On one hand, it’s convenient for all of the office people looking for a new spot to relax for a half-hour at lunchtime and it’s in a spot where it cannot remain undiscovered. On the other hand, the question is whether or not these office dwellers will want to trade in their daily latte with custom chosen coffee beans for a cup of understated, yet equally as tasty Jaguar coffee.

If anyone is looking to eliminate their coffee habit altogether, though, look no further. The drink options at this place blow Temple’s little “Elemental Elixirs” out of the water. Although there may not be as much variety, think quality over quantity. The freshly bottled juices are nothing if not ethereal. Moreover, they taste as though they were just made before you walked in the door. They have it all, even the superficial, yet clever names.

“Yes, I’d like a FCK Cancer 1, please.”

If you’re feeling a little uncertain about saying the above juice name out loud, not to worry. You have the option to satisfy your Kombucha addiction instead! It’s difficult enough to find good Kombucha even in grocery stores. Thankfully, GreenLife carries the same brand as Fresh Market and multiple flavors of it.

As far as food is concerned, there is definitely a little room for improvement. At this point in time, I would recommend the food to someone who is more concerned with eating healthy and less concerned with thoroughly enjoying his or her food. This is, admittedly, an extremely small percentage of people. However, at least I would recommend it in the first place as opposed to Temple.

Where Temple errs on the side of making their food TOO flavorful, GreenLife errs on the opposite side, making everything a few steps under the level of greatness. The food is simply, “okay.” I would eat the tuna salad or a breakfast wrap again only if it’s convenient for me to do so. Essentially, GreenLife is one of those places whose Instagram pictures set the bar too high; the food is much more disappointing in person.

Although the element of simplicity doesn’t exactly work for the food, it does work for the ambiance. Unlike Temple, it’s not as blatantly hipster or Asian-infused. Instead, its appearance resembles what I would imagine Chipotle would look like if the space was cut in half and they eliminated the assembly line. In essence, there wouldn’t be a problem if you decided to hang out in GreenLife and write a paper. But then again, Pasión del Cielo is right next-door…and they have couches.

I’ve been critical of these cafes, which is a little unfair considering they are just starting up. They are both in the first year of existence, and both have exciting and unique things to offer the health-conscious community.

Fortunately, there is a mecca in our midst for Temple and GreenLife to learn from. Green Gables Café has been doing it right for over five years now, and should continue to be considered the go-to health food spot.

Unlike Temple and GreenLife, Green Gables is not in a prime location. It’s not next to any shops you would casually walk by on a regular basis. Instead, it sits wedged between large office buildings. Nonetheless, it is definitely worth looking for.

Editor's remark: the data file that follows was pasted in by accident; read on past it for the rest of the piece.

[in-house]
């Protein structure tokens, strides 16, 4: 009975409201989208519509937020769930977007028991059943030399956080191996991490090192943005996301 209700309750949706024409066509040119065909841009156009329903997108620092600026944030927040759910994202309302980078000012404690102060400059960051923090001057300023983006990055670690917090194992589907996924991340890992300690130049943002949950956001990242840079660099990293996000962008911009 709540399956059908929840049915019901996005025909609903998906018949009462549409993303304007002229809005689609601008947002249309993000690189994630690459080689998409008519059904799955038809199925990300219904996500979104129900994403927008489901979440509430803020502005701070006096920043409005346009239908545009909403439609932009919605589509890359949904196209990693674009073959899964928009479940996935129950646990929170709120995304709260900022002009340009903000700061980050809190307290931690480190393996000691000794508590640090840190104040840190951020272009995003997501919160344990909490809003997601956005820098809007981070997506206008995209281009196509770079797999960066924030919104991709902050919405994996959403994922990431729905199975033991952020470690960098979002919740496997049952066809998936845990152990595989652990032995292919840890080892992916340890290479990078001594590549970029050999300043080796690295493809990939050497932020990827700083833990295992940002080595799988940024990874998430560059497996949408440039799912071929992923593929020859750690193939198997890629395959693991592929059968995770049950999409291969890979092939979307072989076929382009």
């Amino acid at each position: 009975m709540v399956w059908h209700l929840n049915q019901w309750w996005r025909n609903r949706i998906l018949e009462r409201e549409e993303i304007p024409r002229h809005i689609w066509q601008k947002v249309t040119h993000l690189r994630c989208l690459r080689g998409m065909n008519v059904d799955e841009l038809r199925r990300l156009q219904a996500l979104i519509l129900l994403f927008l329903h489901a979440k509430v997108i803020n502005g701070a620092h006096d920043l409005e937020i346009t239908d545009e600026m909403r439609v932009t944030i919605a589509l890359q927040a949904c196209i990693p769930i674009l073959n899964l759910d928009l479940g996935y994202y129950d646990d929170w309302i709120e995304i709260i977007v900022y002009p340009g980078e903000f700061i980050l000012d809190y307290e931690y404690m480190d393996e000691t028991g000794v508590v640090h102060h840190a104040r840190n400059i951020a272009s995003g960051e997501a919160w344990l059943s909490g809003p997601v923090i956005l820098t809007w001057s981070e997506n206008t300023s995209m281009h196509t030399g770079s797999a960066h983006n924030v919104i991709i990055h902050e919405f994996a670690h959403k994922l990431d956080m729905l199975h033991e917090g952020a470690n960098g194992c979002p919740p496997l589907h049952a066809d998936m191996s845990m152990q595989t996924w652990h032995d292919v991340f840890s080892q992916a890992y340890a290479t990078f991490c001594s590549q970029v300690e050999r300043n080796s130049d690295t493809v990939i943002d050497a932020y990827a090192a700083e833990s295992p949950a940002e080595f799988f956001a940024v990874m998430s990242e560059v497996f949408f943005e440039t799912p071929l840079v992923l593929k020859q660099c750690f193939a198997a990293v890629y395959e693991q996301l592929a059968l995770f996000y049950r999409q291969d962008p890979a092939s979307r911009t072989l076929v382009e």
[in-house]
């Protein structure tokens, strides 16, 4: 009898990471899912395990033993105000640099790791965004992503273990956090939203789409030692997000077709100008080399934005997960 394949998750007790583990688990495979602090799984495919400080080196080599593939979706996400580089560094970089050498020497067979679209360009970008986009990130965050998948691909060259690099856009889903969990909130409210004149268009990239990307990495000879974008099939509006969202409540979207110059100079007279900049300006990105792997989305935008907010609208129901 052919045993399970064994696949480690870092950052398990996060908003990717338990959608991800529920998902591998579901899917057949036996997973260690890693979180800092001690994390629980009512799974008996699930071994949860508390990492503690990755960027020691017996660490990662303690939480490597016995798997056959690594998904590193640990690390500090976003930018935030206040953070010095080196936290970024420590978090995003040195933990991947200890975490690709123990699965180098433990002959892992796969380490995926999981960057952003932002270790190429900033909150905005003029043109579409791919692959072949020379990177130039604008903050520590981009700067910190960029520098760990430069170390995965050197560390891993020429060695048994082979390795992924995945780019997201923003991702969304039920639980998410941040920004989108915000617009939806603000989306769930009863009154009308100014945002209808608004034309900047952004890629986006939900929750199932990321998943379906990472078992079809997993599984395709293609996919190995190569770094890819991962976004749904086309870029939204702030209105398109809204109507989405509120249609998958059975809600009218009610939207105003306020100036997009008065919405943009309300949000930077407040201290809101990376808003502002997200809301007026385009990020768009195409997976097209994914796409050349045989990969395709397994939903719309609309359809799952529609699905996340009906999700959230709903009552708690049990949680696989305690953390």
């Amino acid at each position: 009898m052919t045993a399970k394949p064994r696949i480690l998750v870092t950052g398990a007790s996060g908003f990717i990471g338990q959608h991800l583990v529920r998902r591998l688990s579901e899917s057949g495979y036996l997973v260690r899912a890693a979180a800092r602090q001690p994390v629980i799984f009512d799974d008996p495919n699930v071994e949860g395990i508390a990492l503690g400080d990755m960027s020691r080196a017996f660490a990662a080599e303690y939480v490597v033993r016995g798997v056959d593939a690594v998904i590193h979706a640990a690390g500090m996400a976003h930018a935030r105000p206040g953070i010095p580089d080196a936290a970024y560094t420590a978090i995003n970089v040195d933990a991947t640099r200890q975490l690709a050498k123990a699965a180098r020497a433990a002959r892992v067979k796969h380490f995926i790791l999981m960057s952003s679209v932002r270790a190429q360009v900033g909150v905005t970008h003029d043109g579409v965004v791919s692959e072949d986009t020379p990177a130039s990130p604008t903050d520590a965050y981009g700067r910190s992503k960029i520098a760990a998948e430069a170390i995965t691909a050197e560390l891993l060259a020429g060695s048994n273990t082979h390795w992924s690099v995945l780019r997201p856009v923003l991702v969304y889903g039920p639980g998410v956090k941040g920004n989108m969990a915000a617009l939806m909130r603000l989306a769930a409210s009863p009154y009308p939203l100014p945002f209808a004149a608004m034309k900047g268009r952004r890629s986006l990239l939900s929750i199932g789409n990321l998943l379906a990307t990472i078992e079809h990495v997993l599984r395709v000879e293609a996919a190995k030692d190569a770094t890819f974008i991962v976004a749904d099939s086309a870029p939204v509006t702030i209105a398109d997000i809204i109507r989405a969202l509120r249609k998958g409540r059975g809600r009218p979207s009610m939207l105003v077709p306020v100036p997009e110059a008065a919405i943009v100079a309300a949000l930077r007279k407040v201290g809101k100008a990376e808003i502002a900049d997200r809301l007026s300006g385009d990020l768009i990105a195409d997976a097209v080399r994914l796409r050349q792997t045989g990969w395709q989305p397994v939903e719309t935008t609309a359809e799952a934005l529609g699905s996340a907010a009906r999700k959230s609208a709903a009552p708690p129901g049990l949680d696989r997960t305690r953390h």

The food options for vegans, vegetarians, and simple fast-food haters are more than plentiful. The variety is evident within the “Burgers” section of the menu alone; including a black bean veggie burger, a vegan burger, a turkey burger, and a burger salad. As far as the vegetarian and vegan choices are concerned, they are so delicious that even meat-eaters can’t resist a bite.

If you have yet to give up omnivore tendencies, include a pulled turkey breast sandwich or a light Albacore tuna salad sandwich in your next order. Don’t be concerned with the lack of name creativity, either. The actual taste of the food makes up for it. While the salads are no “Heart & Soul,” they do have the flavor power to speak to your soul implicitly (especially the citrus cilantro).

Arguably the best thing about Green Gables Café is the guilt-free dessert irresistibly sitting at the bottom of the menu. The whole-wheat chocolate cookies beat Nestlé Toll House 10 times over; and the carrot cake and pecan brownie taste like mom’s home-cooked specials. That’s not even half of the dessert menu.

Despite it’s admirable qualities, Green Gables would do well to improve their drink menu. GreenLife’s Kombucha and Temple’s smoothies sound infinitely better than the “lemon water,” which tastes exactly how it sounds—bland. Yet, the “lemon water” is simply not enough to belittle the greatness that is Green Gables Café.

With the prices in a similar range for all of the cafés, this one unarguably offers the best value for the price as well as the widest variety. It’s a great lunch spot, a great take-out spot, and a great breakfast spot as well. Now, if only it were open on weekends ….

  • Temple
    • 5831 Sunset Dr., South Miami, Fla. 33143
    • 305-397-8732
    • Hours: Mondays-Saturdays 8 a.m.–8 p.m., Sundays 9 a.m.-6 p.m.
    • Cuisine: Lunch, vegan, smoothies, juices
    • Price: $$
    • Dress Code: Very casual
    • Payment Options: Cash, credit card
    • Rating: 3 out of 5
  • GreenLife Miami Organic Bistro
    • 104 Giralda Ave., Coral Gables, Fla. 33134
    • 786-409-5592
    • Hours: Mondays-Fridays 8 a.m.-5 p.m., Saturdays 10 a.m.-2 p.m., Closed Sundays
    • Cuisine: Breakfast, lunch, salads, wraps, sandwiches
    • Price: $$
    • Dress Code: Very casual
    • Payment Options: Cash, credit card
    • Rating: 3 out of 5
  • Green Gables Café
    • 327 Alhambra Circle, Coral Gables, Fla. 33134
    • 305-445-7015
    • Hours: Mondays-Fridays 7:30 a.m.-4:30 p.m.
    • Cuisine: Breakfast, lunch, sandwiches, salads, organic
    • Price: $$
    • Dress Code: Very casual
    • Payment Options: Cash, credit card
    • Rating: 5 out of 5